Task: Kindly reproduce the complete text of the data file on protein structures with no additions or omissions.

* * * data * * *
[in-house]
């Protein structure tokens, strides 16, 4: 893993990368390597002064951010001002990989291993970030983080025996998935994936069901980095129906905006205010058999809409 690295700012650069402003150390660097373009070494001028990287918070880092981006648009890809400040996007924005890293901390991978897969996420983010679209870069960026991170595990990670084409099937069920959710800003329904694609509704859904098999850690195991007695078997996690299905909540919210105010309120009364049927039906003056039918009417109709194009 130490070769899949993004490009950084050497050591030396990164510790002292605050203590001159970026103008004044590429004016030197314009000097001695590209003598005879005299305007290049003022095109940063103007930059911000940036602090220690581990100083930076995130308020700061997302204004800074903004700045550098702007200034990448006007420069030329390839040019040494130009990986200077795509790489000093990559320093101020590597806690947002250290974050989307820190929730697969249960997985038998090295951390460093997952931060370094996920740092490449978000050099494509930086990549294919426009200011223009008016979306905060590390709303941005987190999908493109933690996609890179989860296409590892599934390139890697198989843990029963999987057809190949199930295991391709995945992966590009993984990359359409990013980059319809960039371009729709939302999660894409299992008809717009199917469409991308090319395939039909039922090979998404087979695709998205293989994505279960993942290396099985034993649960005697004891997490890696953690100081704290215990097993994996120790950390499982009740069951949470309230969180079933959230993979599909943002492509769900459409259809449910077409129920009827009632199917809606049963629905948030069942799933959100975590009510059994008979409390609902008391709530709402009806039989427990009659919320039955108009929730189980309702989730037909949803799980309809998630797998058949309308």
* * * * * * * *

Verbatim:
[in-house]
């Protein structure tokens, strides 16, 4: 893993990368390597002064951010001002990989291993970030983080025996998935994936069901980095129906905006205010058999809409 690295700012650069402003150390660097373009070494001028990287918070880092981006648009890809400040996007924005890293901390991978897969996420983010679209870069960026991170595990990670084409099937069920959710800003329904694609509704859904098999850690195991007695078997996690299905909540919210105010309120009364049927039906003056039918009417109709194009 130490070769899949993004490009950084050497050591030396990164510790002292605050203590001159970026103008004044590429004016030197314009000097001695590209003598005879005299305007290049003022095109940063103007930059911000940036602090220690581990100083930076995130308020700061997302204004800074903004700045550098702007200034990448006007420069030329390839040019040494130009990986200077795509790489000093990559320093101020590597806690947002250290974050989307820190929730697969249960997985038998090295951390460093997952931060370094996920740092490449978000050099494509930086990549294919426009200011223009008016979306905060590390709303941005987190999908493109933690996609890179989860296409590892599934390139890697198989843990029963999987057809190949199930295991391709995945992966590009993984990359359409990013980059319809960039371009729709939302999660894409299992008809717009199917469409991308090319395939039909039922090979998404087979695709998205293989994505279960993942290396099985034993649960005697004891997490890696953690100081704290215990097993994996120790950390499982009740069951949470309230969180079933959230993979599909943002492509769900459409259809449910077409129920009827009632199917809606049963629905948030069942799933959100975590009510059994008979409390609902008391709530709402009806039989427990009659919320039955108009929730189980309702989730037909949803799980309809998630797998058949309308």